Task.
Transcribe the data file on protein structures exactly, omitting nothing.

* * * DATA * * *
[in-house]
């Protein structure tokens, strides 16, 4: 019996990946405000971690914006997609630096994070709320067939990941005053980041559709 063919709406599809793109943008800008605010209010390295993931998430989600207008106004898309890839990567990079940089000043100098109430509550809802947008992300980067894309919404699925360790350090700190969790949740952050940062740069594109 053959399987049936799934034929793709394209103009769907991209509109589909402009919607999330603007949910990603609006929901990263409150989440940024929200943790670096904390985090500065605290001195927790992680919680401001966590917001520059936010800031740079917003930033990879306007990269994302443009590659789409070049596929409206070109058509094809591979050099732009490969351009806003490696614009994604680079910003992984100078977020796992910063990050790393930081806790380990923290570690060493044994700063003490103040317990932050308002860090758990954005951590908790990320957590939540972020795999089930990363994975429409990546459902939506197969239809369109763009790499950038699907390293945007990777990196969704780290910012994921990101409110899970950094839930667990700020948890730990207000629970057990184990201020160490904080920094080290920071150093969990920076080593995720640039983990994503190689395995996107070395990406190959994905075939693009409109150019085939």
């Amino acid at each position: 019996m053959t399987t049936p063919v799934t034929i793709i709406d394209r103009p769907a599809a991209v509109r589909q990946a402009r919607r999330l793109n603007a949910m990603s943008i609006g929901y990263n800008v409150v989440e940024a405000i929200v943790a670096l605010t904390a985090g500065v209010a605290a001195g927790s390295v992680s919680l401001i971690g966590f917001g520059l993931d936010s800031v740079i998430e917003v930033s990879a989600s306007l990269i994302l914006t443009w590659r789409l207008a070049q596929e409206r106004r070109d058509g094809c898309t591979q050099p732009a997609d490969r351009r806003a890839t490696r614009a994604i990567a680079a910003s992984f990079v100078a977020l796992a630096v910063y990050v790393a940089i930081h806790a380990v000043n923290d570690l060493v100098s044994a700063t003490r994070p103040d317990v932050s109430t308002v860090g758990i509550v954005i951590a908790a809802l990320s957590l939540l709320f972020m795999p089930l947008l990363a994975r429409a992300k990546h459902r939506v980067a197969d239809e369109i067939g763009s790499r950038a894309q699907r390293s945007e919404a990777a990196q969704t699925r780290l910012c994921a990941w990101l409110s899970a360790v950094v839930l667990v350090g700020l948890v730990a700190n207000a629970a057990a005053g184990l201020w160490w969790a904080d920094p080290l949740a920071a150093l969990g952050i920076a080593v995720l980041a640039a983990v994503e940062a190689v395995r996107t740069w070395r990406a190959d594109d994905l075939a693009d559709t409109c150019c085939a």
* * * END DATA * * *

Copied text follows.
[in-house]
């Protein structure tokens, strides 16, 4: 019996990946405000971690914006997609630096994070709320067939990941005053980041559709 063919709406599809793109943008800008605010209010390295993931998430989600207008106004898309890839990567990079940089000043100098109430509550809802947008992300980067894309919404699925360790350090700190969790949740952050940062740069594109 053959399987049936799934034929793709394209103009769907991209509109589909402009919607999330603007949910990603609006929901990263409150989440940024929200943790670096904390985090500065605290001195927790992680919680401001966590917001520059936010800031740079917003930033990879306007990269994302443009590659789409070049596929409206070109058509094809591979050099732009490969351009806003490696614009994604680079910003992984100078977020796992910063990050790393930081806790380990923290570690060493044994700063003490103040317990932050308002860090758990954005951590908790990320957590939540972020795999089930990363994975429409990546459902939506197969239809369109763009790499950038699907390293945007990777990196969704780290910012994921990101409110899970950094839930667990700020948890730990207000629970057990184990201020160490904080920094080290920071150093969990920076080593995720640039983990994503190689395995996107070395990406190959994905075939693009409109150019085939």
């Amino acid at each position: 019996m053959t399987t049936p063919v799934t034929i793709i709406d394209r103009p769907a599809a991209v509109r589909q990946a402009r919607r999330l793109n603007a949910m990603s943008i609006g929901y990263n800008v409150v989440e940024a405000i929200v943790a670096l605010t904390a985090g500065v209010a605290a001195g927790s390295v992680s919680l401001i971690g966590f917001g520059l993931d936010s800031v740079i998430e917003v930033s990879a989600s306007l990269i994302l914006t443009w590659r789409l207008a070049q596929e409206r106004r070109d058509g094809c898309t591979q050099p732009a997609d490969r351009r806003a890839t490696r614009a994604i990567a680079a910003s992984f990079v100078a977020l796992a630096v910063y990050v790393a940089i930081h806790a380990v000043n923290d570690l060493v100098s044994a700063t003490r994070p103040d317990v932050s109430t308002v860090g758990i509550v954005i951590a908790a809802l990320s957590l939540l709320f972020m795999p089930l947008l990363a994975r429409a992300k990546h459902r939506v980067a197969d239809e369109i067939g763009s790499r950038a894309q699907r390293s945007e919404a990777a990196q969704t699925r780290l910012c994921a990941w990101l409110s899970a360790v950094v839930l667990v350090g700020l948890v730990a700190n207000a629970a057990a005053g184990l201020w160490w969790a904080d920094p080290l949740a920071a150093l969990g952050i920076a080593v995720l980041a640039a983990v994503e940062a190689v395995r996107t740069w070395r990406a190959d594109d994905l075939a693009d559709t409109c150019c085939a």